How to improve my stepper performance with Accelstepper

Hi all!

I have the attached code running, and at the moment it pulls in input from 4 potentiometers and controls 4x BKA30lF1 stepper motors via a VID6606 driver from a Teensy 3.2. While doing this, it also sends out any change in data via serial to another Arduino with an OLED display. This all works pretty well (see video here), but when I move the controls very fast, the pointers are struggling to keep up. Is there anything I can do to improve the performance of the code? For example, can the motor be running to position while something else happens?

Thanks!

Nick

StepperDuino.ino (7.17 KB)

Why do you think the problem is in the code and not in the stepper motors not being able to move that fast?

Paul

Because if I wire just a single stepper up and run nothing but the pot to the stepper position, it is lightning fast and moves as fast as I can turn the pot. The stepper is capable of 600 degrees per second according to the datasheet. With the code I have it's probably running around half that speed so there's definitely some room for improvement.

Every time through loop() you are doing everything.

Perhaps you only need to read the pots every 10ms or so, then most of the calls to loop() can just be the run() method calls for the motors which will make AccelStepper much more responsive.

You need to learn how to avoid code-duplication. You have 4 copies of most of your code, which is bad news in many ways, 4 times more places for bugs, 4 times harder to maintain, 4 times more code to read.

Parameterize or index your code so only one copy is needed.

MarkT: Every time through loop() you are doing everything.

Perhaps you only need to read the pots every 10ms or so, then most of the calls to loop() can just be the run() method calls for the motors which will make AccelStepper much more responsive.

You need to learn how to avoid code-duplication. You have 4 copies of most of your code, which is bad news in many ways, 4 times more places for bugs, 4 times harder to maintain, 4 times more code to read.

Parameterize or index your code so only one copy is needed.

Thanks Mark, I'll try that now. Do you have any good examples of how to do this? I figured I would need to duplicate because each of the 4 sets of code is storing data averaging. I guess in VB code you'd use an array to store the data but I haven't learned how to do this with Arduino yet...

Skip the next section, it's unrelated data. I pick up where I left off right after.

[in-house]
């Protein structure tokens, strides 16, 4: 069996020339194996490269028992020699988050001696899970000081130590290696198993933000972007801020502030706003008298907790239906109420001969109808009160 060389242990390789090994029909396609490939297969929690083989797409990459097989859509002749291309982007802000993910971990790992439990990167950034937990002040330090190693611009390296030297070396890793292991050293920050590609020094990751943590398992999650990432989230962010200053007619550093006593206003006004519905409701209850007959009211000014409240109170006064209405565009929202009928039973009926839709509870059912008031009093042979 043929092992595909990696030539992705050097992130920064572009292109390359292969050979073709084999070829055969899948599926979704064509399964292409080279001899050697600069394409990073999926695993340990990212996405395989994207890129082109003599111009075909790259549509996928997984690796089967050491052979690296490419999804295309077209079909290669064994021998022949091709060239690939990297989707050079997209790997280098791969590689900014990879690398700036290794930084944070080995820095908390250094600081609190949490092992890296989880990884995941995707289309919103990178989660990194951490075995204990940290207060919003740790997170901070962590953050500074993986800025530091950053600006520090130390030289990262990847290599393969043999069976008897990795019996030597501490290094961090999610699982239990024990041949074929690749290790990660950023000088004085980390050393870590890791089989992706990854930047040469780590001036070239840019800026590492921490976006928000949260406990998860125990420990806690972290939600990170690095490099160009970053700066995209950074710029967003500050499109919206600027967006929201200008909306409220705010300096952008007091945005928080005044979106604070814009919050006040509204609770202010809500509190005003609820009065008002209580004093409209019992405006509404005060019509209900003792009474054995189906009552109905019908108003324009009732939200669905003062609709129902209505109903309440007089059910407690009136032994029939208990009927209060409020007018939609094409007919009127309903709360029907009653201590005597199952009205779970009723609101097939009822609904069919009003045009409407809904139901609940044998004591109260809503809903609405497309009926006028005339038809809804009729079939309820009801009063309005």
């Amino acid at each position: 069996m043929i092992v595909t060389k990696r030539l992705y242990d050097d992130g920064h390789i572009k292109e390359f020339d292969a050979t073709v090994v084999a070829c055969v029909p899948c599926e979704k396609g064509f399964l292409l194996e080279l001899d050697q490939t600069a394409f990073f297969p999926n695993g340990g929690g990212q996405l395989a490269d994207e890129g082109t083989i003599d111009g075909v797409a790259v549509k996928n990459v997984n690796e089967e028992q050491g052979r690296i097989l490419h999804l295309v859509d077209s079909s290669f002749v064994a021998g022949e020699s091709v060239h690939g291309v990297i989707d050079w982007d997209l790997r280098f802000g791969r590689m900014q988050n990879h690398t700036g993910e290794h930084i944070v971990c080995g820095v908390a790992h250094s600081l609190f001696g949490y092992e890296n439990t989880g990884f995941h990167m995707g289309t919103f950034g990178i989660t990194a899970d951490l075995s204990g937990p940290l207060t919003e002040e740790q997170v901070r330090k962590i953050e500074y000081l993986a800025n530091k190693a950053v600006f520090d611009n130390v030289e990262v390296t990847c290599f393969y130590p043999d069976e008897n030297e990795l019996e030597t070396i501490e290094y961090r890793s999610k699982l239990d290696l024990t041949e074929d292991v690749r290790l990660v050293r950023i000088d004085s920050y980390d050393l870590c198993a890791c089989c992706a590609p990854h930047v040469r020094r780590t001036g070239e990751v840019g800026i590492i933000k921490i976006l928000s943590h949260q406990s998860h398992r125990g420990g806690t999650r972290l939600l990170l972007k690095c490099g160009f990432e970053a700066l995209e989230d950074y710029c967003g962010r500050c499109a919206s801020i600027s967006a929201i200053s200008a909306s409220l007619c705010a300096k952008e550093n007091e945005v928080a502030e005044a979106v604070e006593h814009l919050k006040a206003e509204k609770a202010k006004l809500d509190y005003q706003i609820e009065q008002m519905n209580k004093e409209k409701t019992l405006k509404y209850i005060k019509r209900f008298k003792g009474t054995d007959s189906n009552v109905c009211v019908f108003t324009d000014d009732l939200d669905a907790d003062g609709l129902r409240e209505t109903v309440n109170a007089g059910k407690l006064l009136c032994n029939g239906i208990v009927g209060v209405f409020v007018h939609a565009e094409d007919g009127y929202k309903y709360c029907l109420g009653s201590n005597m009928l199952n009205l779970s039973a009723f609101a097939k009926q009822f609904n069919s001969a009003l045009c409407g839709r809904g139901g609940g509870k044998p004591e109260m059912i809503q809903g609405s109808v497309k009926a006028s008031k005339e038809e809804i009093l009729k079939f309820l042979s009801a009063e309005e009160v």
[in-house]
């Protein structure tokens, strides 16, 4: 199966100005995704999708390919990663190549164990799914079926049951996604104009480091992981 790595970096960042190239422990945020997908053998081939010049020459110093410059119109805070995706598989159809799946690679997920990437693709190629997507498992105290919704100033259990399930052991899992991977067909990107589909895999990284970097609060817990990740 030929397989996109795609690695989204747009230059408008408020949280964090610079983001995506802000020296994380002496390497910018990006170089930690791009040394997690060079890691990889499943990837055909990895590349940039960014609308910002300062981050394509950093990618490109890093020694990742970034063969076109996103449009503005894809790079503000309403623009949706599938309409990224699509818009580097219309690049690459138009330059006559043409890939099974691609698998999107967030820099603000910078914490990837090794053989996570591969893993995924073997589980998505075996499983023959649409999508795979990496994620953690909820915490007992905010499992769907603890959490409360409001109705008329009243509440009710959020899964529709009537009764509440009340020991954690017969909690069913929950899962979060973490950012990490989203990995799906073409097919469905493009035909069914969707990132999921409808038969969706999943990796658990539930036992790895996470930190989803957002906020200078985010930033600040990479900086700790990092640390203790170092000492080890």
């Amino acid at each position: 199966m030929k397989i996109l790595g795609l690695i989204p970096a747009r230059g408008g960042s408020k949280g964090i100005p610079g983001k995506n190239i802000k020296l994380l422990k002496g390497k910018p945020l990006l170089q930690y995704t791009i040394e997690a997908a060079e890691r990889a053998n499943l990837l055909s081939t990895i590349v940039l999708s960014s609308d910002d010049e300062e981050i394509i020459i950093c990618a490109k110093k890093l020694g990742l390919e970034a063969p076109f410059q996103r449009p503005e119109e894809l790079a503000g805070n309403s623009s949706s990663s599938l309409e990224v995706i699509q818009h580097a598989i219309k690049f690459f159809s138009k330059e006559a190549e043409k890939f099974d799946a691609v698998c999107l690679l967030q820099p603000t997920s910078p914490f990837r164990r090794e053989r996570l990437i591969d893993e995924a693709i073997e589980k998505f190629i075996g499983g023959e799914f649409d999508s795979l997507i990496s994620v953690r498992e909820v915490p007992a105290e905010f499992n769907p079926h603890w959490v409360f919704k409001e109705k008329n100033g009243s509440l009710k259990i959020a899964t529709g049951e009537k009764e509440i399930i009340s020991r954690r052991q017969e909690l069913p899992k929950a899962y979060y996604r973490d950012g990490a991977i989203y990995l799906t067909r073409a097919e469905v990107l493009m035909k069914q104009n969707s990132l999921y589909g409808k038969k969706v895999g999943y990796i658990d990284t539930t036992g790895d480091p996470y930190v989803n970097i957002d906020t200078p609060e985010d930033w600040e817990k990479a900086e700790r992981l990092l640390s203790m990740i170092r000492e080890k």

[EDIT] I noticed that I can increase the .setMaxSpeed to 15000 and it does improve the speed, but when I move the pot quickly the pointer stops mid sweep and then loses position - I guess this is too fast...

The serial code is already running only every 10ms, but I added another if statement to run the pot calculations and .moveto command every 10ms though it seems not to have any effect... Clearly doing something wrong here...

Nick

Was going to run your code on my test bench kept getting an error for Serial1 was not declared in this scope.

DAS

Thanks Das! It could be because I'm running a Teensy 3.2 and it has multiple serial connections. If you replace serial1 with serial that may solve the error?

Nick

I'll try that, Tried it on 2 computers one was set up for a Teensy I may not have had it selected in the boards

Thanks

Doug

Nick

That worked. Going to wire it up later just to see how it works. why did you go with step direction and not drive the stepper motors directly from the teensy The the switec style instrument stepper motor can be driven directly from an atmega328P with NO stepper motor drivers of kickback diodes. I have dissected dozens of factory built stepper motor instruments With pic.Cypress and atmega Microcontrollers, none use a stepper driver.

Thanks DAS

Thanks very much Doug, really appreciate the help. The main reason was that originally I was planning on using the VID-23 motor and the material I read recommended using the VID 6606 chip to drive it. It saves on pin usage so I figured it was the best way to go. If you think otherwise then I'd be interested but I've no clue how to do it :)

Secondly, to drive the 4 steppers I need to do some calculations to process the input data. This can come from:

  • Speed: either square wave read or CAN Bus
  • RPM: square wave or CAN Bus
  • Water Temp: analogue read or CAN Bus
  • Fuel Level:analogue read

Presently I'm simulating everything using 4 pots on analogue read on the servo teensy, driving the servos then serial communicating the figures across to another teensy to run an OLED. I noted that the OLED kills the performance of the servos so I felt it best to keep the servo related stuff away from the OLED display teensy. My question is, do you agree this is the best way to do it? Thanks again!

Nick

If your needles are good and steady not jittering and you have good needle resolution in microsteps and not loosing accuracy, keep it the way it is. these are all things I went through driving directly from the atmega. took a lot of back and forth with the person that was writing the code for me to get it 100% If you can do your own code for the steppers makes it a little easier. I cant. a square wave input on the speeds needs to be a 50%duty cycle with a 2.5volt offset any thing other than close to that the Arduino wont see it. a sine wave would need to be run through a vr signal conditioner.inputs oil pressure could use a .5 to 4.5 volt pressure transducer. temps are usually a thermistor could use a voltage divider but most automotive temp sensors are not linear. there is a 0 to 5 volt temp sensor used on GM trucks with the LS motor fuel you might be able to use. a voltage divider there and adjust the code on the input to match your gauge reading. I found on the stepper driven directly from the atmega did not like to operate at lower input voltages. the full range 0 to 5 seemed to work the best. I am going to try your set up to see how it differs from the stepper driven direct.

DAS